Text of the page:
How Drama and Theater Can Rewire Limiting Beliefs

As practitioners, we sometimes have to be creative in coming up with interventions that will work for a particular patient. And this can be especially true when clients have deeply rooted limiting beliefs about themselves. Bessel van der Kolk, MD is a master at coming up with creative approaches to help clients work with beliefs and emotions that hold them back. In the video below, Bessel shares a story about how, and why, theater can be a powerful tool in working with patients. Take a look – it’s just under 5 minutes. This video was taken from the Next Level…

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3 Ways Undiagnosed Trauma Disrupts Lives

When people have trouble paying attention, when they’re too emotional, or reactionary, or downright aggressive, what can we do to help them turn it around? Perhaps too often, these behaviors are addressed with medication for ADHD or bipolar disorder. But according to Bessel van der Kolk, MD, the problem (and the solution) may lie in knowing how to recognize the signs and symptoms of childhood trauma. Bessel walks us through the major markers of this kind of trauma in this short video – check it out, it’s just 4 minutes. Have you ever recognized any of these symptoms as potential…

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Coping with Childhood Trauma: A Strategy for Overcoming Increased Risk for HIV

Why is it that 33% to 53% of HIV-infected people have histories of childhood sexual abuse? Many symptoms commonly found among survivors of childhood sexual abuse, such as helplessness, low self-esteem, dissociation, denial, and self-destructiveness are also often seen in conjunction with HIV risk behavior. Studies show that childhood sexual abuse is associated with avoidant coping, which can lead to increased traumatic symptoms. So perhaps changing the coping strategy of people who experienced childhood sexual abuse could be useful? Duke University professor Kathleen J. Sikkema, PhD conducted a study to examine whether a coping intervention could reduce traumatic stress and…

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Treating Trauma in Children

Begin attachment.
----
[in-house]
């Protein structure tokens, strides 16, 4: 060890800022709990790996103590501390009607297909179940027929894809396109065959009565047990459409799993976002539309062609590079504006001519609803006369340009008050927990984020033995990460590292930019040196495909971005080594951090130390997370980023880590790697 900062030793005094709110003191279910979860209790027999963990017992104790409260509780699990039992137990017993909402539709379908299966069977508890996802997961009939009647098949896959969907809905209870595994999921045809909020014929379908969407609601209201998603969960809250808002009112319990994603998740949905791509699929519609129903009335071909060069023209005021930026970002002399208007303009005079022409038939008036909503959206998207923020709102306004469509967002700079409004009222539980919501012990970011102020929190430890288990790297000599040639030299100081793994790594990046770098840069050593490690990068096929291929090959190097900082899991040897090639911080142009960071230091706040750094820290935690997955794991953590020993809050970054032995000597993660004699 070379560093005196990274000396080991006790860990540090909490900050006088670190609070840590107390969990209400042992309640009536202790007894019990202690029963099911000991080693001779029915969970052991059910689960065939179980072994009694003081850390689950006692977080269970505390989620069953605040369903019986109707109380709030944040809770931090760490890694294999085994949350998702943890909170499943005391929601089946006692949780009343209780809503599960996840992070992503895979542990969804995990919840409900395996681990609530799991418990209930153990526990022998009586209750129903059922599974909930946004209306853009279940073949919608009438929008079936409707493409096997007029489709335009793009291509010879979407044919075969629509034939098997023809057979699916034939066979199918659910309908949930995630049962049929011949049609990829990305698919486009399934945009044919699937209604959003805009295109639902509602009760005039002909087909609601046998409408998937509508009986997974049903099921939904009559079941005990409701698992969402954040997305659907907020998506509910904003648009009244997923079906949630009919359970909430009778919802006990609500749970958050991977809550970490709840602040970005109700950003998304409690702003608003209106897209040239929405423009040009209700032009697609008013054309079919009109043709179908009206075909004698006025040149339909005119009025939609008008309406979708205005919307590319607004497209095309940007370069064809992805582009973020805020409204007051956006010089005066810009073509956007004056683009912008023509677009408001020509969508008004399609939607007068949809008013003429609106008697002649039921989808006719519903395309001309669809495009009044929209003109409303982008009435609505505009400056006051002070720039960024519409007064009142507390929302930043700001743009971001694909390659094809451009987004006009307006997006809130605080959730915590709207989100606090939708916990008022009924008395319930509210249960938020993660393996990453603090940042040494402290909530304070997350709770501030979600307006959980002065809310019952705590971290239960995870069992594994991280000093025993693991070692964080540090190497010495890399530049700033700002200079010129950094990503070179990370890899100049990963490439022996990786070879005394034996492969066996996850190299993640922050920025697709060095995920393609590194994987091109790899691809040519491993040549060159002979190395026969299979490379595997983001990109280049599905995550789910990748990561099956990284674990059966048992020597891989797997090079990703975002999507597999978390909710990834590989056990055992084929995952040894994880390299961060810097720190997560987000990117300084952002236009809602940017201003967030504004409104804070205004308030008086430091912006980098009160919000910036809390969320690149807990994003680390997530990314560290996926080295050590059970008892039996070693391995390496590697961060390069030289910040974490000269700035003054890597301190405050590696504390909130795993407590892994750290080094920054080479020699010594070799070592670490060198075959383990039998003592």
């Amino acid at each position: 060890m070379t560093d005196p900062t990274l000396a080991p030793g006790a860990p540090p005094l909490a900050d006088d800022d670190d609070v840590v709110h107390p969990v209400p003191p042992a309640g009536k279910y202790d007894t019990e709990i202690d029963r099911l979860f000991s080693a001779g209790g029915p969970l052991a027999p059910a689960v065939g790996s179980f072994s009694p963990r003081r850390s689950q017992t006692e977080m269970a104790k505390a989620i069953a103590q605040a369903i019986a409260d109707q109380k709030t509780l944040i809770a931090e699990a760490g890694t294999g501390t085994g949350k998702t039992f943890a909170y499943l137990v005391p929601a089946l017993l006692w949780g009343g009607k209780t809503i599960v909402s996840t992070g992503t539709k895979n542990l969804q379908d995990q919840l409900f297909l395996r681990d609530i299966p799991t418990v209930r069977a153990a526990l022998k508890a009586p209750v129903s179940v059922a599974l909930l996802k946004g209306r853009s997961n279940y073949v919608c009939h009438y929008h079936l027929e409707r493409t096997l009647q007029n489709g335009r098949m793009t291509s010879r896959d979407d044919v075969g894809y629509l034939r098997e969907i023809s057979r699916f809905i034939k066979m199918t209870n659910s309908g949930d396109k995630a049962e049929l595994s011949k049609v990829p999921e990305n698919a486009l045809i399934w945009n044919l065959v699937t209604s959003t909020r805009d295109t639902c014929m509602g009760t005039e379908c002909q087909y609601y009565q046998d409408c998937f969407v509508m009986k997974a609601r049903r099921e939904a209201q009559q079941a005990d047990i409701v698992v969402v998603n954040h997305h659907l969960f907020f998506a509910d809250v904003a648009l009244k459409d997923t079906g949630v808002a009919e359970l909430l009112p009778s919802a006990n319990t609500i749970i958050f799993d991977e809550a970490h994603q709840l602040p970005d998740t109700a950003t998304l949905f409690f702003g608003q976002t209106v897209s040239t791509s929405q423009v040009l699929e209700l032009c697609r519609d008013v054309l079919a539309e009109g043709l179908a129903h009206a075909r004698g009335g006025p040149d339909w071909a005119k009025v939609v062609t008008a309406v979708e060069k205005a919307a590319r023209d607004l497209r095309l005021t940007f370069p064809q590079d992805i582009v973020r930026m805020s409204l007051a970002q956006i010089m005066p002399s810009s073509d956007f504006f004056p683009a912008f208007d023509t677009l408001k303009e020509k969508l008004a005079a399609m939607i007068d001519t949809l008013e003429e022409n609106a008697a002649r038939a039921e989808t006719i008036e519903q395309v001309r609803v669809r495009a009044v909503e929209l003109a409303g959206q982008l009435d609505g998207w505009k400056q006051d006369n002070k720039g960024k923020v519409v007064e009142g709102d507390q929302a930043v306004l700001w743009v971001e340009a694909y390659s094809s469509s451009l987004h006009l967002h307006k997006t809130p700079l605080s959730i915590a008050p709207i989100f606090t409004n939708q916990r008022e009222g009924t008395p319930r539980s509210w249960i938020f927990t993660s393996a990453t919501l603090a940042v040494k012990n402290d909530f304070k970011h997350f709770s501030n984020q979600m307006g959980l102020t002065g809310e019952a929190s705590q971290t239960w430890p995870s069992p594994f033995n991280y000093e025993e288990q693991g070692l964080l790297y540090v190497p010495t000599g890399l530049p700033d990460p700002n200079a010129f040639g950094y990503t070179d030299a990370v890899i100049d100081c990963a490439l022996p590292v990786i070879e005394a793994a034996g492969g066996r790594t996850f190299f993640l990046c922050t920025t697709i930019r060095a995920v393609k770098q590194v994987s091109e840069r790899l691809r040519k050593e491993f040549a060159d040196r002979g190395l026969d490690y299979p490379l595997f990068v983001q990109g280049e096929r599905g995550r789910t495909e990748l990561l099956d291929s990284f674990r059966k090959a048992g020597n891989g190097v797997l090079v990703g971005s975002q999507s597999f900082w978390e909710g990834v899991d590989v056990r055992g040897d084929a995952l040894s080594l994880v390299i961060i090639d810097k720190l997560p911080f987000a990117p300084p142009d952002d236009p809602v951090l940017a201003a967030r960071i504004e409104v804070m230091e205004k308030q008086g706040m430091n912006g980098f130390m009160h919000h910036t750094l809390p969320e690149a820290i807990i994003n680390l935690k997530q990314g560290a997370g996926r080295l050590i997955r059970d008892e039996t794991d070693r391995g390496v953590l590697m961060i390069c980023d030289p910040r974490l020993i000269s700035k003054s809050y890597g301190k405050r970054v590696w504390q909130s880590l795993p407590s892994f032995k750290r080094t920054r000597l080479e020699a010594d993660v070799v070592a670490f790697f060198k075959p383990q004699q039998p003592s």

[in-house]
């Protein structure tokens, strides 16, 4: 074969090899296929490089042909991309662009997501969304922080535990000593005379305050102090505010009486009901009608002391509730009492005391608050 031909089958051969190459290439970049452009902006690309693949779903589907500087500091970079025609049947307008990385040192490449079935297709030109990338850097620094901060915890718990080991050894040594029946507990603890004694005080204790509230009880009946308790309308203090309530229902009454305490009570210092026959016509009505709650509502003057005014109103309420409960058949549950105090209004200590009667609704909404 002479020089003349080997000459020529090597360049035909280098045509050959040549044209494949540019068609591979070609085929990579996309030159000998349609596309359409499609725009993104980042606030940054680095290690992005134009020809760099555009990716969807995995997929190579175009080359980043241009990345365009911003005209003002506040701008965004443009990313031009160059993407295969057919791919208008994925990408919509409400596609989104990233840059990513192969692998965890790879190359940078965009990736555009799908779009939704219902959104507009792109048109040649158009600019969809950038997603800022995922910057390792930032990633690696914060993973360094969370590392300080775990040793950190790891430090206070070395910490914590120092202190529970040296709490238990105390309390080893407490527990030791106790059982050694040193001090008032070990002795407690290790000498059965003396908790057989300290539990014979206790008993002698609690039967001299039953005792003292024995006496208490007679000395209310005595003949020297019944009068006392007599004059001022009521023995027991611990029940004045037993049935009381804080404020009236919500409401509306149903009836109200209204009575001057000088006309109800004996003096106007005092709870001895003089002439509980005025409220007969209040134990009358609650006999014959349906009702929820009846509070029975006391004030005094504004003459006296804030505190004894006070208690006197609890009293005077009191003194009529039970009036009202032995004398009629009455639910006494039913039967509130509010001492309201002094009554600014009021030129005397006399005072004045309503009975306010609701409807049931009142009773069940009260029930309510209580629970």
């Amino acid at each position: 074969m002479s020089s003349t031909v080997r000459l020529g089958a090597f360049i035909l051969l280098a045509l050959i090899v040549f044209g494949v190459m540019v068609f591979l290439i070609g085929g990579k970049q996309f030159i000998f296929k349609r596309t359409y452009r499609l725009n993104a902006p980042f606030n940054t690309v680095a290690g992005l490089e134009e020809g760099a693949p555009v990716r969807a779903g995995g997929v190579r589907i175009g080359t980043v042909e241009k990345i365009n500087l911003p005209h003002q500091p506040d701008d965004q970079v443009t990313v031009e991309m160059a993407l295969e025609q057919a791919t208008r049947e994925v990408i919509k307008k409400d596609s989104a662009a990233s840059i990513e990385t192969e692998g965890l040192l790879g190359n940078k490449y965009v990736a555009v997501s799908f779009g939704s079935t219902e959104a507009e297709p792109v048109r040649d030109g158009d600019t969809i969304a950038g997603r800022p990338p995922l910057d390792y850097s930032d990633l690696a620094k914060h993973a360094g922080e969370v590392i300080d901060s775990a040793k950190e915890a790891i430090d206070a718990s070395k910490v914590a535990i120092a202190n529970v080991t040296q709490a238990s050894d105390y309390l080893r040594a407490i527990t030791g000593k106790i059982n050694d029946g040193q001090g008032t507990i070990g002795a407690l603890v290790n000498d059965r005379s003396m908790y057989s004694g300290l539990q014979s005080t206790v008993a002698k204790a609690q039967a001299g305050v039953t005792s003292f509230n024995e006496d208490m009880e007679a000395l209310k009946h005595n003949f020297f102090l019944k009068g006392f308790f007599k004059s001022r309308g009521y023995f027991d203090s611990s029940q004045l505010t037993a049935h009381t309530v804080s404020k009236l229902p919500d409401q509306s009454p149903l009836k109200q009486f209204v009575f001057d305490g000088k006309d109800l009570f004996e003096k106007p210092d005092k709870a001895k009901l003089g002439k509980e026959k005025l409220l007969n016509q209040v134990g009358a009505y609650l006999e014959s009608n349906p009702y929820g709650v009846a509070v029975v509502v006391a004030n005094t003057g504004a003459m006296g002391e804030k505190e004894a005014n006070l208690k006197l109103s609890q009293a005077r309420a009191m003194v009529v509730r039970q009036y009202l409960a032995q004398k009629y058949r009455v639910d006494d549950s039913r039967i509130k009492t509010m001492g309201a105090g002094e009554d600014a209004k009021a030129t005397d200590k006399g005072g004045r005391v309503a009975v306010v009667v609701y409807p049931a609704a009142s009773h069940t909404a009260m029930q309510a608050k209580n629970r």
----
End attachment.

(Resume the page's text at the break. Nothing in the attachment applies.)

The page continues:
Trauma’s victims are often among the most vulnerable in society . . . . . . especially when they include children. When trauma occurs at a young age, children can face biological effects that change the way their brains are developing. This includes parts of the brain that are critical for processing emotions like trust, affect regulation, impulse control, and identity (amongst other things). So as caregivers, we look for ways we can help kids feel safe so that they can learn to regulate their emotions and begin to heal. One promising intervention might be group therapy for kids sharing…

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A Trauma Therapy Program for Children in Conflict Zones

If a single traumatic experience can change a person’s life for years to come, what must an average day be like for someone who faces traumatic events on a routine basis? For people affected by war or natural disaster, where entire populations from infants to the elderly have been exposed to so much suffering, what can we possibly put in place to help them cope? Researchers wanted to see whether the Teaching Recovery Techniques (TRT) program could be one effective resource for this population. TRT is a skills-based cognitive behavioral therapy program that has significantly reduced symptoms of PTSD in…

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How Your Brain “Grows Up”: Brain Change from Adolescence to Adulthood

Growing up, do you remember counting down the days until your 18th birthday? For many of us, 18 meant adulthood and, most importantly, freedom from the rules and restrictions that often come along with adolescence . . . . . . rules meant to protect teenagers from what we might think of as risky or impulsive behavior. According to Dan Siegel, MD, these behaviors may have to do with the structure of the teenage brain. In this video, he explains one fundamental change that happens in the brain during adolescence, and why it may hold the key to understanding the…

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